The Winners of the Longman-History Today Awards

Kathryn Hadley reveals the winners of the 2010 Longman-History Today Awards, announced yesterday evening at our annual party.

Kathryn Hadley | Published 13 January 2011

Yesterday evening, we celebrated the 60th anniversary of History Today at our annual awards ceremony held, this year, in the Museum of London’s new Sackler Gallery.

The Longman-History Today Trustees Award, which is presented to a person, persons or organisation that has made a major contribution to history, went to Professor Tim Hitchcock of the University of Hertfordshire and Professor Robert Shoemaker of the University of Sheffield, directors of the groundbreaking digital projects The Old Bailey Proceedings Online and London Lives.

The winner of the 2010 Longman-History Today Book of the Year Award, given for an author’s first or second book, is Alan Allport for Demobbed: Coming Home After the Second World War (Yale), who received a cheque for £2,000.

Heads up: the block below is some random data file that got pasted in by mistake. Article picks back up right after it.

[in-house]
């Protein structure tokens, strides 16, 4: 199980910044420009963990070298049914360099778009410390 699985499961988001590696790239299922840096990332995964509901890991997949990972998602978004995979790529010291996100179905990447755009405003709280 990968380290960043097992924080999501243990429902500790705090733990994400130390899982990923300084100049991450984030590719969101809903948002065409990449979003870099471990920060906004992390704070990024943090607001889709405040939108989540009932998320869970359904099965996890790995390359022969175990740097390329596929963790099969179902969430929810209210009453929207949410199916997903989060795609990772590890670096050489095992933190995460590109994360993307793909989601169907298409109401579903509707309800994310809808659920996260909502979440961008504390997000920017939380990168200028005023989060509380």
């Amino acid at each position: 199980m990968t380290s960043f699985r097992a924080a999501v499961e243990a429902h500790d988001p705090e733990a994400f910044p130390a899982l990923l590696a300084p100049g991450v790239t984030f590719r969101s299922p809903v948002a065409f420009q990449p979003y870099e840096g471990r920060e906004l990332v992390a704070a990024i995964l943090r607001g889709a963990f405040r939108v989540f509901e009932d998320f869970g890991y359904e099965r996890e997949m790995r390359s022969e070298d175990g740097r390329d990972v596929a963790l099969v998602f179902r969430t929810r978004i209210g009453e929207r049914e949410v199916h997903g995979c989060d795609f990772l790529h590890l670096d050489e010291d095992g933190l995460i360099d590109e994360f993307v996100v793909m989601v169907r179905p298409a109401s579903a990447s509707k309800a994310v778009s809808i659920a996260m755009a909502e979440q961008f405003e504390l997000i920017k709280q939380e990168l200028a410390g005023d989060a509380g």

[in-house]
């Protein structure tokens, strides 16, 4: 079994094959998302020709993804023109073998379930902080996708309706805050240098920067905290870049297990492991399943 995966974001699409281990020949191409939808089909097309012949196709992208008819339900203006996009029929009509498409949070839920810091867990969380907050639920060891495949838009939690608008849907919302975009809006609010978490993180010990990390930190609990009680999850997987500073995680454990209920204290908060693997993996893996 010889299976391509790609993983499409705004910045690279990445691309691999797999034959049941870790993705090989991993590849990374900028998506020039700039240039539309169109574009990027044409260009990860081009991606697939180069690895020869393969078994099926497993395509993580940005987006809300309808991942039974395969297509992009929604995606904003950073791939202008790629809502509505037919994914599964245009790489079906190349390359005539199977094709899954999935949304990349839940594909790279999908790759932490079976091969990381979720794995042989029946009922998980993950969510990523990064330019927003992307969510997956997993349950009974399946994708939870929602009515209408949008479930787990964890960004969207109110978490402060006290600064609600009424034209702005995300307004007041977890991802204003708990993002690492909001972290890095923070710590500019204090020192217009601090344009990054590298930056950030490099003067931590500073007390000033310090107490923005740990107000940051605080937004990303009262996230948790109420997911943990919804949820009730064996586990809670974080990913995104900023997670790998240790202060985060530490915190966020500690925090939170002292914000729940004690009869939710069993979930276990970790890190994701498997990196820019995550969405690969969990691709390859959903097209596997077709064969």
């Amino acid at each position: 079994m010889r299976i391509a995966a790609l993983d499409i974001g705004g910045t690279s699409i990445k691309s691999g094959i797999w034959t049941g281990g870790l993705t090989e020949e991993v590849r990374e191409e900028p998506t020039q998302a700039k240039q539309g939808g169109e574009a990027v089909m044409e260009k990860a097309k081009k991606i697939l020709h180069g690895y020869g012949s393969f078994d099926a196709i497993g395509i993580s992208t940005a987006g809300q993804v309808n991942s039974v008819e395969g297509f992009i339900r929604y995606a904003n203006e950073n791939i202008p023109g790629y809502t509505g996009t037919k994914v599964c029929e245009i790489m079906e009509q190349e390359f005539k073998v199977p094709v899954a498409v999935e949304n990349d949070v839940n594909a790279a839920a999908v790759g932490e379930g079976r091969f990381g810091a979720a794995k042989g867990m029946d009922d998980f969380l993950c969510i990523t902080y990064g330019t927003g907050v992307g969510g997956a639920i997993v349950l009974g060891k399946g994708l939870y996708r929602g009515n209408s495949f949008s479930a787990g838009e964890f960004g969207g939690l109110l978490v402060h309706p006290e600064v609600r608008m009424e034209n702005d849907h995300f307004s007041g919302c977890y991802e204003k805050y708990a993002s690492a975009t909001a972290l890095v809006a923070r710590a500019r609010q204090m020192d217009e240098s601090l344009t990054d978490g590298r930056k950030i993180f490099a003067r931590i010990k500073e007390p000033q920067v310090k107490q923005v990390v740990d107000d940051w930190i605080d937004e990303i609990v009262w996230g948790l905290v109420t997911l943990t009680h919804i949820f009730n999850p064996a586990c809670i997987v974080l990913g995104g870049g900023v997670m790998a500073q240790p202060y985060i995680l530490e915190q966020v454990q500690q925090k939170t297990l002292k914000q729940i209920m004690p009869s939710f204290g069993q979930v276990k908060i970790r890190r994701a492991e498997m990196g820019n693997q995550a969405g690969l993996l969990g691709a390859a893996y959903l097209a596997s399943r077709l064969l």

The runner-up was James Mather for Pashas: Traders and Travellers in the Islamic World also published by Yale University Press. Highly commended were:

  • Matters of the Heart: History Medicine and Emotion, Fay Bound Alberti (OUP)
  • Selling Sex in the Reich: Prostitutes in German Society, 1914-45, Victoria Harris (OUP)
  • Bomber County: The Lost Airmen of World War Two, Daniel Swift (Hamish Hamilton)

The Longman-History Today Historical Picture Researcher of the Year Award and a cheque for £500 were presented to Julie McMahon for the Folio Society’s illustrated edition of Antony Beevor’s Stalingrad. The runner-up was Steve Behan, Picture Manager for Carlton Books, for The Battle of Britain by Richard Overy. 

Lastly, the 2010 Undergraduate Dissertation Prize, awarded in association with the Royal Historical Society, was given to Alexander Baggallay of the University of Edinburgh for Myths of Mau Mau Expanded: The Role of Rehabilitation in Detention Camps During the State of Emergency in Kenya, 1954-1960. Alexander also received a cheque for £250. The runner-up was David Kenrick of the University of Liverpool for his dissertation, also about British colonial history, entitled Identity and the Politics of Survival: White Rhodesia, 1965-1980


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